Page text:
There isn’t any part of popular culture which allows the citizens of this country to escape the glorification of American imperialism. One can’t watch a football game without seeing an honor guard present the colors, or soldiers stationed in Afghanistan, or in the worst case scenario a flyover of military jets. Commercials advertising everything from cars to dog food present endless images of soldiers returning home from the battlefield.
The movie industry has embraced the glorification of militarism and American violence practiced abroad as eagerly as professional sports or advertising. There is scarcely a big budget action movie whose plot doesn’t include a scene on an aircraft carrier and even children’s cartoons and games are brought back to life with story lines made in cooperation with the Department of Defense.
Now the propaganda has migrated from the backdrop of action movies to being the focal point of serious drama. Two recently commercially successful and award winning movies were all about the empire. They were praised by critics and popular with audiences as they spread vicious lies and or defended the worst impulses of the American government.
Osama bin Laden had barely taken his last breath when Hollywood gave the green light to dramatize the story of his assassination. The film Zero Dark Thirty filled the bill, complete with a validation of torture, which is considered a war crime nearly everywhere on earth except the United States.
The producers of Zero Dark Thirty were given access to classified documents, an action which ought to have impugned the film makers’ integrity and made it unacceptable to audiences and critics. The Obama administration forgot about its draconian whistle blower punishments in order to make sure that the president and his policies were lionized on film.
While in one instance propaganda demanded a speedy take on history, in another case an old story suddenly became interesting. Thirty years after Americans were taken hostage at their embassy in Iran, Hollywood came calling at an opportune moment politically. Argo won an Academy Award at the precise moment that the Obama administration is making its most serious case for war against Iran. The story of the six hostages who escaped to the Canadian embassy would seem to be interesting enough on its own merits, but the filmmakers added a climactic but completely fictional chase down an airport runway just in case any viewers didn’t hate Iranians enough by the end of the movie. Not to be outdone in the propaganda department, the lead role was played by a white actor when the real life and still living protagonist, Antonio Mendez, is Latino.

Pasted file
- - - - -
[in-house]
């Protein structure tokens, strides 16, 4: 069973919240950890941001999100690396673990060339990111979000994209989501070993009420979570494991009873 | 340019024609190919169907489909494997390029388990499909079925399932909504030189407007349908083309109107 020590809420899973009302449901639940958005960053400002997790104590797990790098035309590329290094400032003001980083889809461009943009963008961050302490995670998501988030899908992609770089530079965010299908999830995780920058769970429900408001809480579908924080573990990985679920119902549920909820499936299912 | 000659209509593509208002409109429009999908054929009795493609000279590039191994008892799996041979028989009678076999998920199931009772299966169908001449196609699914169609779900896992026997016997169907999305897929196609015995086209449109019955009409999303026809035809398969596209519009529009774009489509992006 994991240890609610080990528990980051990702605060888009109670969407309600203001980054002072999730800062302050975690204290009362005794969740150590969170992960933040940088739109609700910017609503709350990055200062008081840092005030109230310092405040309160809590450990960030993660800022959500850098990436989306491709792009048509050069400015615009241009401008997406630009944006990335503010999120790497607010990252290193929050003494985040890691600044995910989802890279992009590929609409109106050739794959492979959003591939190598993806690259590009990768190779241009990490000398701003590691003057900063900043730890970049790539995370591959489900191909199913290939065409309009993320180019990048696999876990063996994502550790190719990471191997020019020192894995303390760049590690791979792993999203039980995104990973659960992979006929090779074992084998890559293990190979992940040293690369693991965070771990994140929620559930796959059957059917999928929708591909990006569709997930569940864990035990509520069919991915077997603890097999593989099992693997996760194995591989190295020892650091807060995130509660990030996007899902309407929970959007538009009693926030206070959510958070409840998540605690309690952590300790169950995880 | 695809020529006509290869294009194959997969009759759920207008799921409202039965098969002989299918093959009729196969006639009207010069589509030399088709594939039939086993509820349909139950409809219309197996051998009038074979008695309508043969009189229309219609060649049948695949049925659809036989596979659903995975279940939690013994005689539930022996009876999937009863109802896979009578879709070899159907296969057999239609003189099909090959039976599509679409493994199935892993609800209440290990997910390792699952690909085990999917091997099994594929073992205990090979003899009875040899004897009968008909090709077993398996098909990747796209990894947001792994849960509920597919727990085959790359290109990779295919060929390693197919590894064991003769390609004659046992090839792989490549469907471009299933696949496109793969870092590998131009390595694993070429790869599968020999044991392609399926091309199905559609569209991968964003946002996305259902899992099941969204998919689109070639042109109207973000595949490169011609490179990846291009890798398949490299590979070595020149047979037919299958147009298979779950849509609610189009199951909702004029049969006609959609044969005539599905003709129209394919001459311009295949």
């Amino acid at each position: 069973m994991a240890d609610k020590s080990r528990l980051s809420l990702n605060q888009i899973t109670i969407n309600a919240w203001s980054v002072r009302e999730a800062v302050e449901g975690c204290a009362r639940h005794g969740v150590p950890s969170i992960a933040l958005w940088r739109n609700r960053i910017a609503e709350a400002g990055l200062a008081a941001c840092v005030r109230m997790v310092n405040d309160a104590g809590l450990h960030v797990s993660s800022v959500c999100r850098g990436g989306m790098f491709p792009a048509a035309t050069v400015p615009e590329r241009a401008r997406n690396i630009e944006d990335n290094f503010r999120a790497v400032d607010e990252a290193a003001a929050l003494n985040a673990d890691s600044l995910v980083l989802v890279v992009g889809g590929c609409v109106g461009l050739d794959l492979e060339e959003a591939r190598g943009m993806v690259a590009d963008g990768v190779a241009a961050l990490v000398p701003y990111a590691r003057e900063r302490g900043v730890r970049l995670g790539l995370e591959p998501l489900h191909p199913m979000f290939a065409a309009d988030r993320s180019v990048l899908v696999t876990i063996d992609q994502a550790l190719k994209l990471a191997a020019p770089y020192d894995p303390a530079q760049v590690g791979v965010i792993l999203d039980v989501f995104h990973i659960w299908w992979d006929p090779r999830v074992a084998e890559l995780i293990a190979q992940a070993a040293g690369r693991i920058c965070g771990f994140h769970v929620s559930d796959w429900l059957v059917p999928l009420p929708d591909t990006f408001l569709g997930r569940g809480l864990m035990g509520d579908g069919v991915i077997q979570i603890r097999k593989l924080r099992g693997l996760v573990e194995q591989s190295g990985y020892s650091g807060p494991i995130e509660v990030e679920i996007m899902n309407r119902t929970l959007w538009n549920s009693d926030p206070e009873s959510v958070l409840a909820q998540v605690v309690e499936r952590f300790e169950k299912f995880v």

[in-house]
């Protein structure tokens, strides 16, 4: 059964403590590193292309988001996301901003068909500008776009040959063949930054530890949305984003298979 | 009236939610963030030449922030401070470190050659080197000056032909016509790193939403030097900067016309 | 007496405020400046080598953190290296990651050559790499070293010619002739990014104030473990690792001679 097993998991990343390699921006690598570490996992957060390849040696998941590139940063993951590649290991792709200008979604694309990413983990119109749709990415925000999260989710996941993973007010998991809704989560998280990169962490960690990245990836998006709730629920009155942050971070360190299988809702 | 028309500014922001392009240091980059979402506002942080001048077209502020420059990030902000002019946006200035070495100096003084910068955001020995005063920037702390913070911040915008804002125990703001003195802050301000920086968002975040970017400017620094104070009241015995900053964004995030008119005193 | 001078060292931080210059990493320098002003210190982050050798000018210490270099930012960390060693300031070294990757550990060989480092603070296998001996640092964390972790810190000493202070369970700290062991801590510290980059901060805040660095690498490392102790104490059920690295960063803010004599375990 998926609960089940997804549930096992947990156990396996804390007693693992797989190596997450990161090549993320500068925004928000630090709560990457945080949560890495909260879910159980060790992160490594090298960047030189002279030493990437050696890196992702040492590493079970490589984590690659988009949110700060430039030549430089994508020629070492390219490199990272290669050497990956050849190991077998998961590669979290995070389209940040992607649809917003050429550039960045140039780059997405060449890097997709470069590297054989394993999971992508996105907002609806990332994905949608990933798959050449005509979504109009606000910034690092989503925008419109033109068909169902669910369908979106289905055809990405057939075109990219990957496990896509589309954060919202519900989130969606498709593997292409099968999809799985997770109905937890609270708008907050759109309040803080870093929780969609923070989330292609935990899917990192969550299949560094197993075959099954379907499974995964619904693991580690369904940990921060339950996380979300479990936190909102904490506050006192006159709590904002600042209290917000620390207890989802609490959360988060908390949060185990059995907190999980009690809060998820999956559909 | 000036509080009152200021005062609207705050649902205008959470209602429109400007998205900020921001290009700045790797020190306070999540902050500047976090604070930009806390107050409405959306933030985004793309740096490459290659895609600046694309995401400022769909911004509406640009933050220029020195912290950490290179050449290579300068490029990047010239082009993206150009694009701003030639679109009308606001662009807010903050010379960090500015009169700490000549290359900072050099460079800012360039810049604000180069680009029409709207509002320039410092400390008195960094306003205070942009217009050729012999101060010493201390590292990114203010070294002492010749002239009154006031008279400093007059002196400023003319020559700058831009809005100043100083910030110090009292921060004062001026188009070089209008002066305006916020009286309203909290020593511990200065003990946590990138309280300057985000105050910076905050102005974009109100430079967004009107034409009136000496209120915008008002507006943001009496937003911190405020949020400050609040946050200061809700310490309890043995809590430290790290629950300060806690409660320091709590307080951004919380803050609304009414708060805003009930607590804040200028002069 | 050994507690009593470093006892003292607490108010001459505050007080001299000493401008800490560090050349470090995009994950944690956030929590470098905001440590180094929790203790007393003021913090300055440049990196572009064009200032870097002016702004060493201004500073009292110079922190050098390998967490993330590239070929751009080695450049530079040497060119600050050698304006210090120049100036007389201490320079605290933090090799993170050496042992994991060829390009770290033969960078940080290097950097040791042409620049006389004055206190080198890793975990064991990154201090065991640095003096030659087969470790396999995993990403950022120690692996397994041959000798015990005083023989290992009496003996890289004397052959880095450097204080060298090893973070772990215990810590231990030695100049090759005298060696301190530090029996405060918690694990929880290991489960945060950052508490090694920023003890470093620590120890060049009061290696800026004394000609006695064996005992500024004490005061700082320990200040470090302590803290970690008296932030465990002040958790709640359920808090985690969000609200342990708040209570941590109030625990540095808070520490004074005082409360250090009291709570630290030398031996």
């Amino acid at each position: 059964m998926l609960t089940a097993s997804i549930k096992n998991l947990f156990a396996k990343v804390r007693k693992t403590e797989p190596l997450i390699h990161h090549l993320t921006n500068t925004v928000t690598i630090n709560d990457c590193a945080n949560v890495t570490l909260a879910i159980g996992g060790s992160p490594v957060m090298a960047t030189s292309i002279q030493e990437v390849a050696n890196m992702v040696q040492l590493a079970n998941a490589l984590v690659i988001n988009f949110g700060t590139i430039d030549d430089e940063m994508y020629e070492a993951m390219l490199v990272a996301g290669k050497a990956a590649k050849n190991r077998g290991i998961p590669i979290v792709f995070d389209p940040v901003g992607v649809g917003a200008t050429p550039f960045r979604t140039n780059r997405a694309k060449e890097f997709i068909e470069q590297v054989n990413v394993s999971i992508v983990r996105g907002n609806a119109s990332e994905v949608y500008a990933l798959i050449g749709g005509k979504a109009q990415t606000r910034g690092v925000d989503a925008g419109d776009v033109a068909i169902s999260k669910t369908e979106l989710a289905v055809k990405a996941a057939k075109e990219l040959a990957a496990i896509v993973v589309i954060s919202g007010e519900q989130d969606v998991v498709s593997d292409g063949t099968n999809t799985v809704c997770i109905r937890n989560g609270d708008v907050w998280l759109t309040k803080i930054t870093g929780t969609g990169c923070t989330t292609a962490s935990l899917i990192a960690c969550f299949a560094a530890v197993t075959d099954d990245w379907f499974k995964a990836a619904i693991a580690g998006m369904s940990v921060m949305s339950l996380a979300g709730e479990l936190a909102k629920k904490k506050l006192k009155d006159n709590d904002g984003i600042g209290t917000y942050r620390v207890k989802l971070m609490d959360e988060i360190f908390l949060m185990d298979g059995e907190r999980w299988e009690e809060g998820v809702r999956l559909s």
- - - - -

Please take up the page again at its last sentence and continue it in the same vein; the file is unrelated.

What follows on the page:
If there was any doubt that government propaganda was the order of the day in entertainment, first lady Michelle Obama presented the best picture award for Argo at the Oscars. She was surrounded by military personnel in uniform as she did so.
It is a little known fact that the Central Intelligence Agency has a film office. Its entertainment industry liaison office came into being in the 1990s and has been used to by movie and television producers to shape the agency’s image. Of course, that means lying about history. The producers of Argo gave passing recognition of the CIA operation which over threw a democratic government in Iran and placed a monarch in power in the early 1950s. They didn’t raise the question of why all the hostages weren’t released until Ronald Reagan’s inauguration day or delve into charges that his administration thwarted Jimmy Carter’s efforts to end the standoff.
There was a time when the entertainment industry promoted an anti-establishment counter culture, consciously creating a space for nonconformity. Movies and music were means of escaping the dictates of the status quo. Now they are part and parcel of the establishment and leave no outlet for true creativity or independent thought. Movies have become a happy arm of the United States government as they advocate for violence and war crimes to be carried out around the world.
Hollywood is after all an important part of corporate media. Like other media, it is now shaped by fewer and fewer players, with large conglomerates replacing the creative people who once made films interesting. The endless sequels and big budget action movies now comprise most of what we can expect to see at the multiplex. In a country becoming more and more imperialistic every day, it isn’t surprising to see the Pentagon’s world view on screen.
While not surprising, it shouldn’t be acceptable. If Barack Obama or any other president declares that there will be war against Iran, then most Americans will approve. Sadly, that approval will be even harder to fight against if the powerful and appealing images seen on the silver screen are perceived to be part of the call to arms.